Near the peak of General Motors Co's financial crisis, Opel workers laid a coffin at the feet of the brand's founder Adam Opel to mark what they considered the death of the brand.

Two years after the workers rallied by the large bronze statue outside the unit's flagship Ruesselsheim plant to voice their dismay that GM would not sell Opel as they had hoped, the almost 150-year-old European automaker may not be dead, but its long-term future is uncertain.

It's not the biggest money maker we have, GM Vice Chairman Steve Girsky said on Wednesday. I'm not in denial on that.

GM Chief Executive Dan Akerson, who voted against keeping Opel in a board meeting in 2009, is now charged with saving the automaker. The dilemma is to squeeze profits out of Opel and ensure it has the products to fend off rivals, while still allowing Chevrolet to take the lead as GM's mass-market champion around the world.

Akerson said in 2009 that Europe was a market of national champion automakers -- Volkswagen AG in Germany, Fiat in Italy and Renault in France -- and pan-European luxury brands like BMW and Daimler AG's Mercedes, according to a person familiar with Akerson's thinking.

After emerging from bankruptcy in 2009, GM dropped plans to sell Opel to Canada's Magna International Inc following months of negotiation, and launched a restructuring to get the unit, which lost $1.6 billion last year, back on track.

In June, however, reports surfaced that GM was again eyeing a sale, something Akerson did not deny until late July. GM executives have said Opel's restructuring is on track and the business remains a key part of their global strategy.

They had to think about selling it (in 2009) to help the parent company survive, said a banker active in the automotive sector who asked not to be identified. Today, Opel is still suffering from the lack of a vision of how to move forward.


Girsky emphasized Opel's importance to GM at a Credit Suisse conference, saying it was critical to GM's scale and technology.

People tend to view Opel as this thing you can just flip overboard and that's sort of not the way we view it, he said. We view it as something that's integral to GM.

GM can point to positive signs for Opel and its European operations, which in the second quarter posted its first profit since the bankruptcy with $102 million in earnings before interest and taxes. That included $100 million in restructuring costs.

GM Europe, which includes U.K. sister brand Vauxhall, expects to break even this year and show a profit in 2012.

Through June, Opel/Vauxhall's sales in the European Union rose more than 2 percent, while the overall market fell by a similar amount, according to the European auto industry association ACEA. Market share rose to 7.6 percent, or third in the region, and shifts were added at Ruesselsheim and plants in England and Poland.

Opel will provide a glimpse of its future at the Frankfurt auto show on Tuesday, unveiling a concept two-seat electric car inspired by the Opel Ampera plug-in electric car scheduled to go on sale this fall.

In addition, Opel is looking to export to more markets, having added Israel this year with plans to enter Chile and Australia in the next few months, as well as boost sales in the world's largest auto market in China.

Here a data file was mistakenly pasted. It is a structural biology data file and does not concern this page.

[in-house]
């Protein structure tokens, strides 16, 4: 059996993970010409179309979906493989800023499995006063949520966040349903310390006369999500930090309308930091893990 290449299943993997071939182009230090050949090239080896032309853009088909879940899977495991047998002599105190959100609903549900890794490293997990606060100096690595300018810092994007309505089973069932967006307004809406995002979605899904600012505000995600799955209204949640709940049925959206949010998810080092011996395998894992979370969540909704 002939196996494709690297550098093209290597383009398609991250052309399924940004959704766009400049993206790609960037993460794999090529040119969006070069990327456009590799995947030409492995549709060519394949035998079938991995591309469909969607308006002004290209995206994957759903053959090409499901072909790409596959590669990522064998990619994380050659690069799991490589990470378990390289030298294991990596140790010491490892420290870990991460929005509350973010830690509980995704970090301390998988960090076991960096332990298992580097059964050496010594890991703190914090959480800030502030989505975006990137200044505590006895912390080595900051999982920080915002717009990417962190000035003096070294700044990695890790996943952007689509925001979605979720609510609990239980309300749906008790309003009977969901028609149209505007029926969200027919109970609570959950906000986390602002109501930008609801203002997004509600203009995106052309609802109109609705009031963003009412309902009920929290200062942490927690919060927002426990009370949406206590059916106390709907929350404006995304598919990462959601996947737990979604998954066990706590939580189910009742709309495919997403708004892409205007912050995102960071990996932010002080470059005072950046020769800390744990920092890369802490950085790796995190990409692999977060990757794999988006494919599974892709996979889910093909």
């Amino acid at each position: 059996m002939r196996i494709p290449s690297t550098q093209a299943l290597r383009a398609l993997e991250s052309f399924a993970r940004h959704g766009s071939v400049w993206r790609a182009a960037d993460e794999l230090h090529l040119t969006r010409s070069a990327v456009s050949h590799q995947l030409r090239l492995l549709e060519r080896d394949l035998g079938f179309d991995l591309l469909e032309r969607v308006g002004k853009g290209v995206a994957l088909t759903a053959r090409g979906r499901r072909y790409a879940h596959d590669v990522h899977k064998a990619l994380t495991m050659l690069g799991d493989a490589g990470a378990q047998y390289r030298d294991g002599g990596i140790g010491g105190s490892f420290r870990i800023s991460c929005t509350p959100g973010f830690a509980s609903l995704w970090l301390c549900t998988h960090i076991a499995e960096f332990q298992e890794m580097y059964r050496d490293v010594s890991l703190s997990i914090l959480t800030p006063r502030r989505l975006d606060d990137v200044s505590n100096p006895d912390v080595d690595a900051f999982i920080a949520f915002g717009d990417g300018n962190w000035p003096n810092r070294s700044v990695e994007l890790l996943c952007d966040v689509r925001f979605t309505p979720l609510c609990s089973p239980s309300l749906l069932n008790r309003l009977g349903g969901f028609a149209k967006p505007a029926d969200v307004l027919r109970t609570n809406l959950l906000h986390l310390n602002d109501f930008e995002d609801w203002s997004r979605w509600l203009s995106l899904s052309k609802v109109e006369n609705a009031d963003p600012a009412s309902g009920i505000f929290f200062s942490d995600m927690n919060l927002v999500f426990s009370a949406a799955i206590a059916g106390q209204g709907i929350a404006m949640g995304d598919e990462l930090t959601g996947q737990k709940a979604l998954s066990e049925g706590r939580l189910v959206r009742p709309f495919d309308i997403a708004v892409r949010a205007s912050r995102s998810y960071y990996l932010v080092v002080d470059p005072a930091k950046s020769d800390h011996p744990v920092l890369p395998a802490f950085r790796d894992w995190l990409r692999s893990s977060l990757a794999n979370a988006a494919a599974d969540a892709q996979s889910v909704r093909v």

However, GM executives have been clear where Opel stands in its lineup, calling it a regional brand supporting the global aims of the mainstream Chevy and luxury Cadillac brands.

Opel executives and workers chafe at being limited largely to Europe, saying if the Detroit executives would only get out of the way the brand could grow around the world. That Us versus Them mentality is still apparent at times in the way GM executives frame the challenge.

Opel will be successful, and I would argue only successful, if they leverage what we have to offer at GM, said Girsky, adding Opel's products need to be consistent with GM's.


Opel is revamping its designs and adding technology in its cars to give them more cache, but it will be a tough sell in a crowded market, analysts said.

I can't see that being the magic bullet for increasing their sales volumes and profitability, IHS Automotive senior analyst Tim Urquhart said of Opel moving up market. Opel is caught between the devil and the deep blue sea.

Further squeezing Opel is GM's desire to make Chevy even stronger globally, boosting that brand's share of the company's global sales to 65 percent in 2016 from about 61 percent last year, while Opel stays flat at 13 percent. CEO Akerson has said GM's long-term plan is to build Chevys in Europe.

Urquhart suggested a sale, partnership or dumping the brand remain possibilities, but GM would likely give Opel at least 10 years before deciding.

Other analysts and bankers said dumping the brand would cost GM sales in the region, while rebuilding Opel's image could take decades based on VW's turnaround of its Audi luxury brand.

GM could turn to a Chinese automaker but that would be risky, exposing GM's intellectual property and technology to a potential rival.

I don't think you allow the Chinese to be your partner, Jefferies analyst Peter Nesvold said. You're kind of letting the fox in the hen house.

Opel workers remain nervous. Unions in Bochum, home to an Opel plant considered the most likely to close should more cuts be made, plan to hold a press conference on Monday to air their concerns.

If the Zafira doesn't do well, they could shut the plant and resume building it in Ruesselsheim within four weeks, Irfan Drescher, a former Bochum worker, said of the seven-seat family hauler. That's why I was happy when my application for a job here in the development center was approved.

(Additional reporting by Edward Taylor in Frankfurt; Editing by Chris Wickham)